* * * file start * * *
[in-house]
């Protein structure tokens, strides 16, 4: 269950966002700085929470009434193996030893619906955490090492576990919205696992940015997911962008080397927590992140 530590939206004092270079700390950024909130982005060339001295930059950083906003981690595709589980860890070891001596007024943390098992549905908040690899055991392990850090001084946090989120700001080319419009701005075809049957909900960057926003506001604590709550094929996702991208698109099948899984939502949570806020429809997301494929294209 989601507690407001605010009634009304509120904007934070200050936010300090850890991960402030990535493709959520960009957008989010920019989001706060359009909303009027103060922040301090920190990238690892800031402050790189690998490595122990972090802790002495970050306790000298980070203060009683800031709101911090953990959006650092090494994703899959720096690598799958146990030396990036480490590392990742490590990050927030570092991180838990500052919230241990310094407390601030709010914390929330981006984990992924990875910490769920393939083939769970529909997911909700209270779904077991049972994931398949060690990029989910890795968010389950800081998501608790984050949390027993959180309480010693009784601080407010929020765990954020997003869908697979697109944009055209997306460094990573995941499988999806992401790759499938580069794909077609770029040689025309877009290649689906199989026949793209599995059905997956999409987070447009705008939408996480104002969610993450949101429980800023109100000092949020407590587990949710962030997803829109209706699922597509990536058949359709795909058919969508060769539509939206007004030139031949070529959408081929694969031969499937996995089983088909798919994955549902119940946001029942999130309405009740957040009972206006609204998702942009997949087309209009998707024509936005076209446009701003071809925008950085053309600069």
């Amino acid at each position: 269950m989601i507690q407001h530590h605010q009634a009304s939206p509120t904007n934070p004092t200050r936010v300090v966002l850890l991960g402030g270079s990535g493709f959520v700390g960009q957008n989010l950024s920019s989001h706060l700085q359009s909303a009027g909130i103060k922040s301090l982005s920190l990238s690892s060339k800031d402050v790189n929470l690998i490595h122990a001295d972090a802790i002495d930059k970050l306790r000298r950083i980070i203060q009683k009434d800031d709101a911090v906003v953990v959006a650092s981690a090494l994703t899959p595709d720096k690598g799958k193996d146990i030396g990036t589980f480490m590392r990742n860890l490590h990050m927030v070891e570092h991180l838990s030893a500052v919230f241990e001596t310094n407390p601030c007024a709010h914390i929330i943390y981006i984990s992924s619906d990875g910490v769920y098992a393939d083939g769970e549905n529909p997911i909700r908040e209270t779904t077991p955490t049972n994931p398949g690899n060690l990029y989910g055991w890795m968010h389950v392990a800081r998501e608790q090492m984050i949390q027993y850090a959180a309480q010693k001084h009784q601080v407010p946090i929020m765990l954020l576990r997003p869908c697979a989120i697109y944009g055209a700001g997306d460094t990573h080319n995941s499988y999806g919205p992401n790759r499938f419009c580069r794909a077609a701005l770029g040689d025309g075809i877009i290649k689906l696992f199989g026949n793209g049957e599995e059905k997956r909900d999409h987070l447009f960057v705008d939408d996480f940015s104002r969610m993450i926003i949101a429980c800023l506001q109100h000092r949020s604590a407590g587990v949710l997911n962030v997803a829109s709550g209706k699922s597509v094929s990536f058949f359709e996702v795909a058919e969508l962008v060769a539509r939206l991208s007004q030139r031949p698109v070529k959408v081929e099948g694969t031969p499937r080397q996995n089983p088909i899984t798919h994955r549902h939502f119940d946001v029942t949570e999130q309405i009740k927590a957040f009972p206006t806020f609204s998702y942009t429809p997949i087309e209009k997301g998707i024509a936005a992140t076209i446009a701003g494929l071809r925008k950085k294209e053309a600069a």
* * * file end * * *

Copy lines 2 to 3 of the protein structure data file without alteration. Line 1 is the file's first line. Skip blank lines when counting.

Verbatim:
């Protein structure tokens, strides 16, 4: 269950966002700085929470009434193996030893619906955490090492576990919205696992940015997911962008080397927590992140 530590939206004092270079700390950024909130982005060339001295930059950083906003981690595709589980860890070891001596007024943390098992549905908040690899055991392990850090001084946090989120700001080319419009701005075809049957909900960057926003506001604590709550094929996702991208698109099948899984939502949570806020429809997301494929294209 989601507690407001605010009634009304509120904007934070200050936010300090850890991960402030990535493709959520960009957008989010920019989001706060359009909303009027103060922040301090920190990238690892800031402050790189690998490595122990972090802790002495970050306790000298980070203060009683800031709101911090953990959006650092090494994703899959720096690598799958146990030396990036480490590392990742490590990050927030570092991180838990500052919230241990310094407390601030709010914390929330981006984990992924990875910490769920393939083939769970529909997911909700209270779904077991049972994931398949060690990029989910890795968010389950800081998501608790984050949390027993959180309480010693009784601080407010929020765990954020997003869908697979697109944009055209997306460094990573995941499988999806992401790759499938580069794909077609770029040689025309877009290649689906199989026949793209599995059905997956999409987070447009705008939408996480104002969610993450949101429980800023109100000092949020407590587990949710962030997803829109209706699922597509990536058949359709795909058919969508060769539509939206007004030139031949070529959408081929694969031969499937996995089983088909798919994955549902119940946001029942999130309405009740957040009972206006609204998702942009997949087309209009998707024509936005076209446009701003071809925008950085053309600069």
């Amino acid at each position: 269950m989601i507690q407001h530590h605010q009634a009304s939206p509120t904007n934070p004092t200050r936010v300090v966002l850890l991960g402030g270079s990535g493709f959520v700390g960009q957008n989010l950024s920019s989001h706060l700085q359009s909303a009027g909130i103060k922040s301090l982005s920190l990238s690892s060339k800031d402050v790189n929470l690998i490595h122990a001295d972090a802790i002495d930059k970050l306790r000298r950083i980070i203060q009683k009434d800031d709101a911090v906003v953990v959006a650092s981690a090494l994703t899959p595709d720096k690598g799958k193996d146990i030396g990036t589980f480490m590392r990742n860890l490590h990050m927030v070891e570092h991180l838990s030893a500052v919230f241990e001596t310094n407390p601030c007024a709010h914390i929330i943390y981006i984990s992924s619906d990875g910490v769920y098992a393939d083939g769970e549905n529909p997911i909700r908040e209270t779904t077991p955490t049972n994931p398949g690899n060690l990029y989910g055991w890795m968010h389950v392990a800081r998501e608790q090492m984050i949390q027993y850090a959180a309480q010693k001084h009784q601080v407010p946090i929020m765990l954020l576990r997003p869908c697979a989120i697109y944009g055209a700001g997306d460094t990573h080319n995941s499988y999806g919205p992401n790759r499938f419009c580069r794909a077609a701005l770029g040689d025309g075809i877009i290649k689906l696992f199989g026949n793209g049957e599995e059905k997956r909900d999409h987070l447009f960057v705008d939408d996480f940015s104002r969610m993450i926003i949101a429980c800023l506001q109100h000092r949020s604590a407590g587990v949710l997911n962030v997803a829109s709550g209706k699922s597509v094929s990536f058949f359709e996702v795909a058919e969508l962008v060769a539509r939206l991208s007004q030139r031949p698109v070529k959408v081929e099948g694969t031969p499937r080397q996995n089983p088909i899984t798919h994955r549902h939502f119940d946001v029942t949570e999130q309405i009740k927590a957040f009972p206006t806020f609204s998702y942009t429809p997949i087309e209009k997301g998707i024509a936005a992140t076209i446009a701003g494929l071809r925008k950085k294209e053309a600069a």